One of the original “boom towns” of the Old West, Grass Valley is where trekkers seeking wealth in the gold rush took a respite from their grueling travels. It is named for the flat green pasture that today is known as Grass Valley and is still serving as the green oasis for today’s city weary home hunters of California.
A total of more than $25 million worth of gold ore was taken from the hills surrounding Grass Valley after 8 years of mining. It is that discovery that brought thousands over some of the roughest terrain through the Sierras to one of the first gold rush towns in America.
Many didn’t make it over the famed Donner Pass, later named for the infamous Donner party tragedy. The ones who did make it through were in desperate need of water and grass for their cattle, mules, and horses.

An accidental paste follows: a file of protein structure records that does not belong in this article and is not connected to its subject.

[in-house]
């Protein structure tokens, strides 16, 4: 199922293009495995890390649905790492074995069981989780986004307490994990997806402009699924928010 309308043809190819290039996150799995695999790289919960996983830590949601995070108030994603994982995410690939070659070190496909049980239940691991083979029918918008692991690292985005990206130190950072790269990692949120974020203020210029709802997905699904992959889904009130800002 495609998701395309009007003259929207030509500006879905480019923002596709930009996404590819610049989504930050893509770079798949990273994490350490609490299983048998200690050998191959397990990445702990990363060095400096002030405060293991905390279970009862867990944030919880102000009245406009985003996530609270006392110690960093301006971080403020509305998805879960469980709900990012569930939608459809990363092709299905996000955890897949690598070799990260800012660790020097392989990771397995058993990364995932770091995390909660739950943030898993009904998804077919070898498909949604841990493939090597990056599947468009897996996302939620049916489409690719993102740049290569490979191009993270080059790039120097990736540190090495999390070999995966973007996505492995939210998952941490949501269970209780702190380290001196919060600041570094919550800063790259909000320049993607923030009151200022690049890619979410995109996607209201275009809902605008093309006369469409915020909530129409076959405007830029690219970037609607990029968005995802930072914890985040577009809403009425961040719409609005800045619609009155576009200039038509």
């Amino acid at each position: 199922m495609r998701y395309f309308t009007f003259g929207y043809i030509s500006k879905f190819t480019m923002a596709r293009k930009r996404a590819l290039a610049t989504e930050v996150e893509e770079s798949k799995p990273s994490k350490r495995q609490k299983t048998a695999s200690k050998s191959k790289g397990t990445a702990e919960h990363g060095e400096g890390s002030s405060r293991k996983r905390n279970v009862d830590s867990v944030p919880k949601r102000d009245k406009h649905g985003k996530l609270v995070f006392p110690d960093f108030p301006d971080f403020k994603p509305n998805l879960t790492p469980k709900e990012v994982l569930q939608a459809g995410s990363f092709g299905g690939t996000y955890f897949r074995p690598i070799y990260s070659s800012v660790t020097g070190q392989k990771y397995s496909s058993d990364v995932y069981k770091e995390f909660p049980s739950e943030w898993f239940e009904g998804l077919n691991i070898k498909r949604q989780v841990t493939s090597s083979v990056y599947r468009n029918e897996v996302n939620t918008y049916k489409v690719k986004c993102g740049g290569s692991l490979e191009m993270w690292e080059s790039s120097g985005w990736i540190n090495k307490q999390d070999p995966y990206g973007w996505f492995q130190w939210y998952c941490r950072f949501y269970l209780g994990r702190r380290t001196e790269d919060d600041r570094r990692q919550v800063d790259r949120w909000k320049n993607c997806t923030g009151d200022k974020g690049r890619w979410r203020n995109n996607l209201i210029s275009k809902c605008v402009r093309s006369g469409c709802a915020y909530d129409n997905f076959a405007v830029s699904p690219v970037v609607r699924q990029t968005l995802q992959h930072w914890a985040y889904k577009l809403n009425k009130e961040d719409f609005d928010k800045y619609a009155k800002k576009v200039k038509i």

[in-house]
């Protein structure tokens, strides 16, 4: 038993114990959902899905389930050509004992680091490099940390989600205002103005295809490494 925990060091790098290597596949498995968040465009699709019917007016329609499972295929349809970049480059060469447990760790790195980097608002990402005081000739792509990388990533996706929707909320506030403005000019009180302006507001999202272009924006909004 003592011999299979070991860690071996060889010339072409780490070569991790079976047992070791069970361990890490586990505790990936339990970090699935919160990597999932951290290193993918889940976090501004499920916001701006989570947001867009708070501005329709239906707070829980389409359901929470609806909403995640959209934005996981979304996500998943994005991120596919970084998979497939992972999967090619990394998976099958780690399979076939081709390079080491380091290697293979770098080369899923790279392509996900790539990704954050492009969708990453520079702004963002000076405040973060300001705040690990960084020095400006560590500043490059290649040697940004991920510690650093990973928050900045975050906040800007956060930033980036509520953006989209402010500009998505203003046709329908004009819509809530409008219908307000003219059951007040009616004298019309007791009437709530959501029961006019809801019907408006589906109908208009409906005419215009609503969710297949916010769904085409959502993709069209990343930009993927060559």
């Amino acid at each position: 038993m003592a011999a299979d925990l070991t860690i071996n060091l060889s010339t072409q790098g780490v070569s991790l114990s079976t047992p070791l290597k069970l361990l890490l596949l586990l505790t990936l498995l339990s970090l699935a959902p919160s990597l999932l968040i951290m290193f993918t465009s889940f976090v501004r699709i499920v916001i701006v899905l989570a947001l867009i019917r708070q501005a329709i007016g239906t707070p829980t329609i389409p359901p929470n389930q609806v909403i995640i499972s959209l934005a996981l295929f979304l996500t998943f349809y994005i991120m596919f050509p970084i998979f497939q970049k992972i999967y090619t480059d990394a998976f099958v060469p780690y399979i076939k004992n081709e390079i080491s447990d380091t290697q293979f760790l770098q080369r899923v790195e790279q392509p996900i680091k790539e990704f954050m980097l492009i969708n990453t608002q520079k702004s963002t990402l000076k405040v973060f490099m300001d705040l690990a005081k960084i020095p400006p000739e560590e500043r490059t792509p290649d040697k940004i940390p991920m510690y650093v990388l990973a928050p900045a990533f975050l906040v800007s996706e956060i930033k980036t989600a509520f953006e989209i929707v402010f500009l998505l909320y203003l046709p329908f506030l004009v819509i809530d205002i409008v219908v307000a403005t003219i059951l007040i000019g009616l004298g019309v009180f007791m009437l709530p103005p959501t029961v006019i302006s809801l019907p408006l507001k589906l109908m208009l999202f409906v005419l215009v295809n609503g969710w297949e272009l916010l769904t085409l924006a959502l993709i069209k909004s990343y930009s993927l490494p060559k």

What they discovered on the other side of the pass was a lush oasis of grassy pastures and a creek. Though the old gold rush town was known by many different names, the one that stuck, Grass Valley, reflects just what a relief it was for those early settlers to reach.
Once there and after making their claims, many who dug through the tons of quartz decided to settle right here in Grass Valley. The city went from a disparate array of shacks and cabins into a real live town. When the ore dried up, what was left behind was a dwindling population but a bonafide and proper old west town full of shops, eateries, and homesteaders.